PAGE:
This Minimalist Japanese Home Pivots Around an Indoor Garden
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This Minimalist Japanese Home Pivots Around an Indoor Garden

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By Jennifer Baum Lagdameo
An indoor/outdoor courtyard allows tree branches to graze the ceiling of this narrow Osaka residence.

When a young family requested a home in which they could "feel green," Satoshi Saito of SAI Architectural Design Office took the directive to heart.

"A home that feels green is not just a home where you can see the green from anywhere, but a home where the residents actively use the external space and grow together with the green," says Saito. "Taking a nap under a tree, touching a leaf, planting a tree or flowers, spending time directly feeling the wind, and smelling greenery is less common now in urban societies. I thought that I could create an original experience of this rich life that is being forgotten." 

Set on a narrow, 18-foot-wide site, Melt House presents a corrugated exterior. 

Melt House, as the project is known, is located at the foot of a mountain in a residential part of Osaka and set on a narrow site that’s just 18 feet wide. To make the best use of space, Saito boldly brought the garden inside. Placed at the center of the house, the double-height, courtyard-like area acts like a multifunctional room.

The home essentially comprises two structures that are unified by a double-height, courtyard-like space with clerestory windows allowing for ample natural light.  

The centerpiece of this indoor/outdoor space is a "dry garden," providing some green space in place of an exterior yard. Sliding doors partition the space from the outside.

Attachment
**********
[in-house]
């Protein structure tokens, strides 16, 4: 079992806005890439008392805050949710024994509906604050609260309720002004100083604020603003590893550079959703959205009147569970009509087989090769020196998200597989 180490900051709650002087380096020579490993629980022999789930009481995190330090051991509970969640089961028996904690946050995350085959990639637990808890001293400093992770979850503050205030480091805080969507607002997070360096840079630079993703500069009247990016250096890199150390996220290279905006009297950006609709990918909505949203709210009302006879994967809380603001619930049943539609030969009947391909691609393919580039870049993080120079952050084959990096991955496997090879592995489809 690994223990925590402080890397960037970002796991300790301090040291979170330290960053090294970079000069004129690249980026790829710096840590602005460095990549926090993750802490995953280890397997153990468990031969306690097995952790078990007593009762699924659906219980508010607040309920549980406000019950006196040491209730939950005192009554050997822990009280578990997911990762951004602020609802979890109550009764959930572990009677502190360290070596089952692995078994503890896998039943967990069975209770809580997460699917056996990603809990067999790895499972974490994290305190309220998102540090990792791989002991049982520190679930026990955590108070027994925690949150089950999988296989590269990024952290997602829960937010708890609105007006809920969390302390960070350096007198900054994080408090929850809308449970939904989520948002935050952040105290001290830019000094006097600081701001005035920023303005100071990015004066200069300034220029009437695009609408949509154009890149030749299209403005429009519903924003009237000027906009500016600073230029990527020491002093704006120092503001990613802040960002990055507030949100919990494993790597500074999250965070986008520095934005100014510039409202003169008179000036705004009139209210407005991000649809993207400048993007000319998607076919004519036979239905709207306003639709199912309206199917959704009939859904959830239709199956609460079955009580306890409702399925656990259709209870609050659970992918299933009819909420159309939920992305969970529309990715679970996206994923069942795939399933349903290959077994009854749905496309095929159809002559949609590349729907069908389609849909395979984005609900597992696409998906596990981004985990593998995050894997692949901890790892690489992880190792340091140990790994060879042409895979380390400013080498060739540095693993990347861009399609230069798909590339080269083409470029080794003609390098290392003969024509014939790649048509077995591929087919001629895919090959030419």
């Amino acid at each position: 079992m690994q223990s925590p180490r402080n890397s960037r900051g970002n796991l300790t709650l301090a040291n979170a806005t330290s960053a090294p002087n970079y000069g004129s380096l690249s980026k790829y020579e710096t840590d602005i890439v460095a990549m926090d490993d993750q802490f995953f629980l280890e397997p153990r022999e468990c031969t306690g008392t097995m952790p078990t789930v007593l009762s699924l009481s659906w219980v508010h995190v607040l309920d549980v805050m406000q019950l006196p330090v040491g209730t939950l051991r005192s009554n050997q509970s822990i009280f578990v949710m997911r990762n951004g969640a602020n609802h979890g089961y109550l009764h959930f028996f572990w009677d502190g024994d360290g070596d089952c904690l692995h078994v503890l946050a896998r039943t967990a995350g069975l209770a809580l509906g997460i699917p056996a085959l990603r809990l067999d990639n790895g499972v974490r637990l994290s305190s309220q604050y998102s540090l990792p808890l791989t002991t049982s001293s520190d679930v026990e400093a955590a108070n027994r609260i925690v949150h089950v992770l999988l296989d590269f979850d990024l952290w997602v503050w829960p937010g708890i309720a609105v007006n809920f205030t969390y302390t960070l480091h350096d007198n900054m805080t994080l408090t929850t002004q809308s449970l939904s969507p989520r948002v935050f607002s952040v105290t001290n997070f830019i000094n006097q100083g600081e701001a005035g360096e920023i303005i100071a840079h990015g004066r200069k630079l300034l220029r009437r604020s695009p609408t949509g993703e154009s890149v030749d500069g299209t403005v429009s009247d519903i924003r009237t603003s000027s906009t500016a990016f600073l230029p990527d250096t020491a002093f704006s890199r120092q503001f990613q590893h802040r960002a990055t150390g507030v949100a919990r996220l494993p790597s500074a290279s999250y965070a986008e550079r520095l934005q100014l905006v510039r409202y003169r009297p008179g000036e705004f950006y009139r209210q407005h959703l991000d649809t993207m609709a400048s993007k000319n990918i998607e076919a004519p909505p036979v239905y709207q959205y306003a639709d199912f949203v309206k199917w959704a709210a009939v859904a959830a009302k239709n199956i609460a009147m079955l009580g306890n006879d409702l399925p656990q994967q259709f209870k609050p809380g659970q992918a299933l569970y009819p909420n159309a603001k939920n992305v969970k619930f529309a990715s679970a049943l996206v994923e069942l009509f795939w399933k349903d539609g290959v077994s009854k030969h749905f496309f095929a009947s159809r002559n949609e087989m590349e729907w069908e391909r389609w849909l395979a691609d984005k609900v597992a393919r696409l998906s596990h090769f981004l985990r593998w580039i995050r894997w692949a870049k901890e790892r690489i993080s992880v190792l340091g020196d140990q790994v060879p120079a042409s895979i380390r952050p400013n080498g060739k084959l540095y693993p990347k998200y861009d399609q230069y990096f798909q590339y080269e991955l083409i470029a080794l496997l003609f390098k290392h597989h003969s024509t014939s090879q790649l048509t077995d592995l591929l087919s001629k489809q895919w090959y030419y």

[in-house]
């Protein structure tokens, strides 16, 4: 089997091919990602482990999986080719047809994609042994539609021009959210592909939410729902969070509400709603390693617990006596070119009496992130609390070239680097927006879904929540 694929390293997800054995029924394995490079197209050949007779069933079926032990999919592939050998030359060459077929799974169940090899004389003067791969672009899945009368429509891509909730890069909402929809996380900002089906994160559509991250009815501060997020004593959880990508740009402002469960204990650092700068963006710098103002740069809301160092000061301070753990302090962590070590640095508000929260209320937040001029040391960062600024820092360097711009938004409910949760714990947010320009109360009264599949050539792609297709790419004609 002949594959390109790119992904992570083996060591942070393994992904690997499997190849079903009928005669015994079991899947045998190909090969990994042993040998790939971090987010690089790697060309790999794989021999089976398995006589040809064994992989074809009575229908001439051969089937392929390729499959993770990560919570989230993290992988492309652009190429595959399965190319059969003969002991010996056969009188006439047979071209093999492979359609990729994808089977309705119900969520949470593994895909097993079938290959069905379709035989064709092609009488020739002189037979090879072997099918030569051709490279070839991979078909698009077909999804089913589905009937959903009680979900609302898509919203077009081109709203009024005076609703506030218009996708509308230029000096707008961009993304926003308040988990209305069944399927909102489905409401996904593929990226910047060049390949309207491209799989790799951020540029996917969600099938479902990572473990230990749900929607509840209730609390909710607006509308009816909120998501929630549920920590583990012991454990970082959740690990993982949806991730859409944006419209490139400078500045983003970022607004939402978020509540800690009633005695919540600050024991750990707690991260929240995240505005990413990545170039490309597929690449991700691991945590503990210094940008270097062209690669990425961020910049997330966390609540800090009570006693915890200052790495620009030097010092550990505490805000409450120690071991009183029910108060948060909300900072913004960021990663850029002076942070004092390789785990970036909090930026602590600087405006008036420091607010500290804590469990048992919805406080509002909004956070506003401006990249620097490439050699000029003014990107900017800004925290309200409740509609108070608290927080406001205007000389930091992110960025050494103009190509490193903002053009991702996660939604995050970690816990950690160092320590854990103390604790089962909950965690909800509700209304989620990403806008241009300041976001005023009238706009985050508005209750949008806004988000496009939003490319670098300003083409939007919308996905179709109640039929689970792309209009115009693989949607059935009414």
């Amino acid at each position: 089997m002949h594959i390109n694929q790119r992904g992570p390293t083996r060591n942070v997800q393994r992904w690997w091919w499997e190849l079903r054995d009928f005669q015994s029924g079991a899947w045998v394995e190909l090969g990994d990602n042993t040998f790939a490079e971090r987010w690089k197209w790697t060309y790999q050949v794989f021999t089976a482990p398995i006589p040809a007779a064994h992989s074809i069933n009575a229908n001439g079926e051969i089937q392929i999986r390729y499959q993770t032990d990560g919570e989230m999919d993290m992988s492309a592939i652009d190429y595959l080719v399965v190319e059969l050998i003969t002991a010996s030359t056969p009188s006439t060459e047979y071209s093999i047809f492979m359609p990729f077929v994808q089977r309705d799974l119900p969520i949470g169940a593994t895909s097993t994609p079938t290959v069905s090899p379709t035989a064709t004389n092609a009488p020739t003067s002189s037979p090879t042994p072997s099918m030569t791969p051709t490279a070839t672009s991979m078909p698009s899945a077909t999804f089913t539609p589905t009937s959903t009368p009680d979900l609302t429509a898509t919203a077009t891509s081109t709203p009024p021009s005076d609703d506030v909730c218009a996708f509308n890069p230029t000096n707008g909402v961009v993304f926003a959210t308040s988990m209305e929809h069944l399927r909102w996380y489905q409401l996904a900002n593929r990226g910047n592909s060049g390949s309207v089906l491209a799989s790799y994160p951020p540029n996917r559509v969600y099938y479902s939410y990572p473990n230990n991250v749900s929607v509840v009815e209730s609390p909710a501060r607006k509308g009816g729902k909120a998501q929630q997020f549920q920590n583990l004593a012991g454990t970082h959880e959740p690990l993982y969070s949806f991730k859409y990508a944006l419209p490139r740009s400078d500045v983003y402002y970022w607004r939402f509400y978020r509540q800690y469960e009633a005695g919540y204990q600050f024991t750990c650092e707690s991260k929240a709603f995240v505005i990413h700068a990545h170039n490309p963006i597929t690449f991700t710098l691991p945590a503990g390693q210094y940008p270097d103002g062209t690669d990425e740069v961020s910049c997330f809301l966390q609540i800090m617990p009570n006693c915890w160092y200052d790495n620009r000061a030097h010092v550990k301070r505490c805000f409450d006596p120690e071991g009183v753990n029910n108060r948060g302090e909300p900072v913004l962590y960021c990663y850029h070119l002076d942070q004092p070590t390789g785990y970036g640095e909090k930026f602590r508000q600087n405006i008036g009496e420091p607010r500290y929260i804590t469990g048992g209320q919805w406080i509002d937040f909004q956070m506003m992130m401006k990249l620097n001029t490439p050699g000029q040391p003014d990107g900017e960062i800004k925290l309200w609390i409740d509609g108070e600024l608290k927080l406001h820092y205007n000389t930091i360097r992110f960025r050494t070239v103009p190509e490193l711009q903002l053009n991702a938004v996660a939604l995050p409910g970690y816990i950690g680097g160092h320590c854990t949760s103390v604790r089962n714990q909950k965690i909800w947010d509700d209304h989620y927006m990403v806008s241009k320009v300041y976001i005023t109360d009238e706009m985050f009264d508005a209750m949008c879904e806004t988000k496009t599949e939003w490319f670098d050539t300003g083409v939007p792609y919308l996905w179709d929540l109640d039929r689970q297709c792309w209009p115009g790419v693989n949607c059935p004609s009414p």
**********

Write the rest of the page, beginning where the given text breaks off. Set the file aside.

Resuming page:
The courtyard joins the two wings of the home. One houses a traditional, Japanese room with a double-height living room and second-floor loft . The other contains two bedrooms, two bathrooms, and the open kitchen and dining room. "The plan brings plenty of natural light and ventilation into the house, even though it is a long and narrow building," says Saito. "By placing the dry garden between the dining room and the living room, you can use it daily and live with greenery." 

The courtyard is an extension of the living room, which can be separated by a folding glass door. The angled roofline and clerestory windows are visible above the second-story bedroom window. 

On the opposite side of the courtyard are the dining room and kitchen. 

The view from the dining room. 

Interior windows on the second story look out over the courtyard and also benefit from the greenery.

Curved walls contribute to a sense of harmony with nature.

The entrance to the home—the genkan—is where guests remove their shoes in a Japanese house. Here, it conveniently features built-in storage cabinets. 

The second-level loft area glows at night. 

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